Letters, March 31-April 2: Arts district would be the jewel of Park City
The jewel of Park City
The Kimball Art Center has played a vital role in shaping our family’s experience in Park City. In fact, the cultural offerings of Park City were integral to our decision to move here 14 years ago. We’ve lived in other mountain towns that had little in the way of artistic offerings and they lacked the vibrancy and sense of place that good art inspires. I wholeheartedly urge you to continue supporting the artistic vision for the arts district in Bonanza Park. It is an incredibly rare opportunity to have a central and sizable piece of land that can be designed for the greater good of the community. I understand there are financial challenges but this is too rare and special an opportunity to miss! This arts district will be the jewel of Park City with creativity and forward thinking design. It will be a landmark that is enjoyed by the community in perpetuity.
In this sport-driven town, creativity and the arts bring balance. The Young Artists Academy at the Kimball Arts Center has been an invaluable resource for our daughter and is a perfect example of why supporting the arts is so important. It’s challenged her creativity, it’s helped her confidence soar and provided artistic growth all while helping her to become a well-rounded individual.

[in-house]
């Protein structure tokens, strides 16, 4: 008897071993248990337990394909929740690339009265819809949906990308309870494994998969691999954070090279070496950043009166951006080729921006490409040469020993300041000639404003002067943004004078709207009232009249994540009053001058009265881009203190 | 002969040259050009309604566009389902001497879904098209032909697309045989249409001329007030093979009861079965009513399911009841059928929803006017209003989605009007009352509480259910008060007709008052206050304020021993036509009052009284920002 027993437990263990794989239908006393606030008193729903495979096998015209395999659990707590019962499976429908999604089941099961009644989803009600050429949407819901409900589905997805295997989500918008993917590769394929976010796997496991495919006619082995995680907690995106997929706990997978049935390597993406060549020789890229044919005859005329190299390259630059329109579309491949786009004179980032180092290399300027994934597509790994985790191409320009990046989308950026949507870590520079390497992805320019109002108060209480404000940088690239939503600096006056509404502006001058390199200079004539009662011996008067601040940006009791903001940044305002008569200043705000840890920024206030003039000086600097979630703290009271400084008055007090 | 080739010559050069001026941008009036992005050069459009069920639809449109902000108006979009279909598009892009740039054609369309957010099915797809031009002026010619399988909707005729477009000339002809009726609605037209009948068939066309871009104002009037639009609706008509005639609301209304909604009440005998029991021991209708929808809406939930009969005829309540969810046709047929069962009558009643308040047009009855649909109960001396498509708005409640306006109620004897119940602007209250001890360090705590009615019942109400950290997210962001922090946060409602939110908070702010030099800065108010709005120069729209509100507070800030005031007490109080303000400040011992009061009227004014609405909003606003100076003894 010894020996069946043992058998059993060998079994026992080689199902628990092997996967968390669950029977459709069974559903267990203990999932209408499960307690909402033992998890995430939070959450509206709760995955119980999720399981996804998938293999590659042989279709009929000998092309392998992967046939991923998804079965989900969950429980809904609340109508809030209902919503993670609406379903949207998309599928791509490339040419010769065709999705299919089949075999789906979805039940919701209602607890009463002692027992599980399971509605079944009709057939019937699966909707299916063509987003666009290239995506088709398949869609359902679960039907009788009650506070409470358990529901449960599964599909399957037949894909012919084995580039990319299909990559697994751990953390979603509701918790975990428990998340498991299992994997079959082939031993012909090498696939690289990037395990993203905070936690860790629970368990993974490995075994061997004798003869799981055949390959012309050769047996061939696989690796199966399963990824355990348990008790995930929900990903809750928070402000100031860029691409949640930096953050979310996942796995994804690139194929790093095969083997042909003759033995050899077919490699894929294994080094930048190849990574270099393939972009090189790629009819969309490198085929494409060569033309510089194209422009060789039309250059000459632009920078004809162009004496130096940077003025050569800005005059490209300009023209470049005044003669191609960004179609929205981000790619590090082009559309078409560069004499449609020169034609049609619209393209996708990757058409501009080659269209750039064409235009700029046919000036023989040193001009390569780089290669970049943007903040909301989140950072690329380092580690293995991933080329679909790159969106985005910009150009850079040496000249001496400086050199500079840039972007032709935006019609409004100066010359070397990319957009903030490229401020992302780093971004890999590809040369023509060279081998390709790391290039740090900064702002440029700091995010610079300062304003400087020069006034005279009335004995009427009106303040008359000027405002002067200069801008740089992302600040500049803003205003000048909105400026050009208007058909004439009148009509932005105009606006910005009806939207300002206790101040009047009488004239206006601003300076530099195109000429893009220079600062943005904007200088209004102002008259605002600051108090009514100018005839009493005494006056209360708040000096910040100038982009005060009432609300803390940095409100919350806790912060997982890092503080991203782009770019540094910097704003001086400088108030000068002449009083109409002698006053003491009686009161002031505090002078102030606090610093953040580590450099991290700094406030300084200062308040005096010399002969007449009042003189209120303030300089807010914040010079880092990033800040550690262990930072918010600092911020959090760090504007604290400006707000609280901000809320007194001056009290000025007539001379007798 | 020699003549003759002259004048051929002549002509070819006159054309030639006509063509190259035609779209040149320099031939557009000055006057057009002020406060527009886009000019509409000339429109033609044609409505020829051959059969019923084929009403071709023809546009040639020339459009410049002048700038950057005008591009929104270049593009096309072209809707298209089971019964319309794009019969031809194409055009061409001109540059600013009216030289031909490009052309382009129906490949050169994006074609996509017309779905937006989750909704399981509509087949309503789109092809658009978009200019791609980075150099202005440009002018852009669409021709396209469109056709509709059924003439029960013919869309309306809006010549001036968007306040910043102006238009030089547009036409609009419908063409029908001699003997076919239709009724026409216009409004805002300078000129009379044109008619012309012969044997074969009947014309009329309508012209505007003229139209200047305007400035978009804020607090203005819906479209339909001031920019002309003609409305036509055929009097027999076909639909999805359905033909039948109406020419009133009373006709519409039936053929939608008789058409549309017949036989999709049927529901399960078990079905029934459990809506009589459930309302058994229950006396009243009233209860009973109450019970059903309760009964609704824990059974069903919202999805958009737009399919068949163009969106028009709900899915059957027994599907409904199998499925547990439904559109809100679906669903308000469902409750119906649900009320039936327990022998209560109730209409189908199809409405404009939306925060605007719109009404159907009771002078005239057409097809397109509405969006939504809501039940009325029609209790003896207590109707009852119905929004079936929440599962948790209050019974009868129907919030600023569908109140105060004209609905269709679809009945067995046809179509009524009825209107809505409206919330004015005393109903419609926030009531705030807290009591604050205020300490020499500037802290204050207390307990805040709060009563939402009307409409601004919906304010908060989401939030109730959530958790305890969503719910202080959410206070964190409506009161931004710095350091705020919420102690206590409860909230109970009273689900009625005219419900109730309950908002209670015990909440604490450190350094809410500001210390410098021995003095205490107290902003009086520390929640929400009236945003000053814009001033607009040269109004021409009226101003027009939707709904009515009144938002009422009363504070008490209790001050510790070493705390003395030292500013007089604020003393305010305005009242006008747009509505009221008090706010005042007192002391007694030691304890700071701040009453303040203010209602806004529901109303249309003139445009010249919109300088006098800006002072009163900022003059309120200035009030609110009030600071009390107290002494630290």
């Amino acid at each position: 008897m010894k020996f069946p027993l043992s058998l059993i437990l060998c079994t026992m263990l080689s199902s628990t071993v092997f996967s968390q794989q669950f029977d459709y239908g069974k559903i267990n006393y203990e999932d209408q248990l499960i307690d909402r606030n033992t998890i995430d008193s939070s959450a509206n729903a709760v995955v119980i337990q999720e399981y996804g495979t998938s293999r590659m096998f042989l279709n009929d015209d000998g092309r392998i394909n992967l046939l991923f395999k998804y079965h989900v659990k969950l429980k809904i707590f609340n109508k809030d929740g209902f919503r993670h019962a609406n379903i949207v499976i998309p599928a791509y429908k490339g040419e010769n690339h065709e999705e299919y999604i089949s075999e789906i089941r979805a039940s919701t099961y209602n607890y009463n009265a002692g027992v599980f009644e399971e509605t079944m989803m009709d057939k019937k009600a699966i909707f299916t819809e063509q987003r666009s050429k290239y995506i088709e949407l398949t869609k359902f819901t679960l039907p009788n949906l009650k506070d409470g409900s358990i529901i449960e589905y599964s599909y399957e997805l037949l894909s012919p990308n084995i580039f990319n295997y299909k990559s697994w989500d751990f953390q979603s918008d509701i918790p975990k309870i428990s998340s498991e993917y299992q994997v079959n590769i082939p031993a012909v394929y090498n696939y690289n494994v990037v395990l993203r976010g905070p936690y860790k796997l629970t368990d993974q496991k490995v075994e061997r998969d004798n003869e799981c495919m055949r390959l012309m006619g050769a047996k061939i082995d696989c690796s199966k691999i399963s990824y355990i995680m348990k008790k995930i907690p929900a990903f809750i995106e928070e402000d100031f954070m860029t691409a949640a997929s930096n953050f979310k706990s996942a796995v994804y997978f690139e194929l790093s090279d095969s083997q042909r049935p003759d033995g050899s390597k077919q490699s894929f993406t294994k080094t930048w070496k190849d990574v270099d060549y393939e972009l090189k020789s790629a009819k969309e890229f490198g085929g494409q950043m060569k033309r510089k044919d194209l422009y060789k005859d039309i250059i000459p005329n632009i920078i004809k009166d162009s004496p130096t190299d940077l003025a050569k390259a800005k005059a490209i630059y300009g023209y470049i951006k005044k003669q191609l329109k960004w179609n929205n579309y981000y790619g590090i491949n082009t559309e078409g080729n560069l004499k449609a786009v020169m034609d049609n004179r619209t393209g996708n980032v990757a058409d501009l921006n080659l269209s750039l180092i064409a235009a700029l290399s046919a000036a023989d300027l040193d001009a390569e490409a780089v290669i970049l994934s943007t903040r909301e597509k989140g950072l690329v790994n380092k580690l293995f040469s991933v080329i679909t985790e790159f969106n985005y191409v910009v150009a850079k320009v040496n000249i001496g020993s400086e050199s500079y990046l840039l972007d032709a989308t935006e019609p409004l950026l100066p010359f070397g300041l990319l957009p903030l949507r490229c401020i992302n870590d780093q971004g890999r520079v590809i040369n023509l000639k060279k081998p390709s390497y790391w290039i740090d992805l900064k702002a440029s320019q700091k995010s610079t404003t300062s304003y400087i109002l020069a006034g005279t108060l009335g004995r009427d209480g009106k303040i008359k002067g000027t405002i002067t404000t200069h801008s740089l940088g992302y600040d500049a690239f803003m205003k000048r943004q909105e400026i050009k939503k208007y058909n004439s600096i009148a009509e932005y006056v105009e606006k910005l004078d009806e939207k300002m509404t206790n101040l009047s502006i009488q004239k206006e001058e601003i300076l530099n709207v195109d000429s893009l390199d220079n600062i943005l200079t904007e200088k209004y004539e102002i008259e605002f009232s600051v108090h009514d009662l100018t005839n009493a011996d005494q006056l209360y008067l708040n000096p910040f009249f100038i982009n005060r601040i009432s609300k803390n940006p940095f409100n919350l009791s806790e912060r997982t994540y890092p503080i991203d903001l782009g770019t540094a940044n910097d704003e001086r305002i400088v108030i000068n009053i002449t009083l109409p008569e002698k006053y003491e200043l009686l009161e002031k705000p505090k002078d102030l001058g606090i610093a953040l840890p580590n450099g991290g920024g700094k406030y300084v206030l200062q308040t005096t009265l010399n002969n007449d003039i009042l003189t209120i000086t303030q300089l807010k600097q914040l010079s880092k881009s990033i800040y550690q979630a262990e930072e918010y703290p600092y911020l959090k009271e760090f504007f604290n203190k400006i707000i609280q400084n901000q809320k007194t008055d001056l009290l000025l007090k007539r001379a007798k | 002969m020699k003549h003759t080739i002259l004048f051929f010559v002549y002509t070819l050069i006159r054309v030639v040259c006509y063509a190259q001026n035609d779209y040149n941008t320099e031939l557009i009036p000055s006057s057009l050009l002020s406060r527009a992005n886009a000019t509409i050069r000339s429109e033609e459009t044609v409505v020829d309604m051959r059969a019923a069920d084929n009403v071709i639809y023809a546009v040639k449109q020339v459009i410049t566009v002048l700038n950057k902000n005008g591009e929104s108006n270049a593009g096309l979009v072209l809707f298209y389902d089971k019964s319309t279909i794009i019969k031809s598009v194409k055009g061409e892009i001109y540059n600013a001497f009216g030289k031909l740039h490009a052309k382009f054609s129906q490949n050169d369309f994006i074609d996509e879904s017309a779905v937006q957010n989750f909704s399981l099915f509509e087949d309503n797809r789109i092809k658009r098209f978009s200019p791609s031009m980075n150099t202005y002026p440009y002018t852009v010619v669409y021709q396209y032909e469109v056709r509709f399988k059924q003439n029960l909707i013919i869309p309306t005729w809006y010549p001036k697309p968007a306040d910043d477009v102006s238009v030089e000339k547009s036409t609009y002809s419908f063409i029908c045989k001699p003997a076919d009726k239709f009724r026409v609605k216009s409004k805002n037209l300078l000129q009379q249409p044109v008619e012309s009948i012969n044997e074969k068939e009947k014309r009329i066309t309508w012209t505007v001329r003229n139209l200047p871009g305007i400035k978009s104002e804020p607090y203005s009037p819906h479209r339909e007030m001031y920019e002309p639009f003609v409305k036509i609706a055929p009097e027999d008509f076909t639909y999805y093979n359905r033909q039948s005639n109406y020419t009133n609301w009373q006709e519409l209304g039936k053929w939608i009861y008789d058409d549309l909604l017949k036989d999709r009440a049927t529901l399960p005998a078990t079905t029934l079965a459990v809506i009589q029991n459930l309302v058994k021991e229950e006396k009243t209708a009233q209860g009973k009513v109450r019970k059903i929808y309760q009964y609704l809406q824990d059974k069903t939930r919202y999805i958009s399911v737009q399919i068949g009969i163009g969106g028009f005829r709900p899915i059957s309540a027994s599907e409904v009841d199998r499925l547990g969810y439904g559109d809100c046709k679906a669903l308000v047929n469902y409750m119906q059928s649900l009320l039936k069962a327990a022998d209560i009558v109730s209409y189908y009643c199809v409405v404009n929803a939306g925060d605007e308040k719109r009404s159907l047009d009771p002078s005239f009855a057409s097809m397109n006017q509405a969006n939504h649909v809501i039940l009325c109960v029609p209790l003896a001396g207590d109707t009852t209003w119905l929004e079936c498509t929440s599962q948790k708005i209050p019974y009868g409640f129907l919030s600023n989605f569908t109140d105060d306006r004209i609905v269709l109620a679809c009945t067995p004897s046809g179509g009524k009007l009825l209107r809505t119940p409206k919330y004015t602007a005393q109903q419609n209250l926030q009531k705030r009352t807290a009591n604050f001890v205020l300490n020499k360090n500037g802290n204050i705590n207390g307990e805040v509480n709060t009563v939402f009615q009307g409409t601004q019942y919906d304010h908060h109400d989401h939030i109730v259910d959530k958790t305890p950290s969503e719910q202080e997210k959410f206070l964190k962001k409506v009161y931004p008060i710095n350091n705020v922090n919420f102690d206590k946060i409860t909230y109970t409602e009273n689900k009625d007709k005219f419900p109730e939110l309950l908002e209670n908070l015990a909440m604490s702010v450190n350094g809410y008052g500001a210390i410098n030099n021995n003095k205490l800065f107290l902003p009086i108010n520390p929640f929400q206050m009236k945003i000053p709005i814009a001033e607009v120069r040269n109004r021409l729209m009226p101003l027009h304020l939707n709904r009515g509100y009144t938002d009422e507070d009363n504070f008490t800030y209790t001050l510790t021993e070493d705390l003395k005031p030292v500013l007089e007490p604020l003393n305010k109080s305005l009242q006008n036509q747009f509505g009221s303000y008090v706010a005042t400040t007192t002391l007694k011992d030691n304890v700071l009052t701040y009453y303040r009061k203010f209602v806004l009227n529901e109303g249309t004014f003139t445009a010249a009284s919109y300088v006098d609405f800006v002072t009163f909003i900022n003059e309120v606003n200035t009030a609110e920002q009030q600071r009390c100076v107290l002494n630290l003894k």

Please be bold. Pursue the arts district with confidence and passion. Parkites don’t give up because a path is hard, they persevere and rise to the challenge. Do not miss this opportunity to give Park City the creative gathering space it deserves.
Drivers who care
My wife and I use the Park City Transit system almost every day. The buses contribute to our wonderful quality of life here.
Thursday I lost my ski poles. I started retracing my steps. That horrible feeling in the gut came over me when I realized I left my $150 Leki ski poles on the bus leaving Snow Park Lodge at Deer Valley.
Today I called the transit office lost and found, and spoke to Sharleen Gull. When I described the poles, Ms. Gull said she thought she had them.
I practically broke my neck to get to the transit office, and when there, Ms. Gull told me the bus driver, Ivan, found them on his bus, and turned them into the lost and found.
We have all been there. We’ve lost an item we never thought we’d see again. It made my day that Ivan found the poles and turned them in.
It’s impressive the Park City Transit employs drivers who care.
Dennis L. Fish
Separate fact from fiction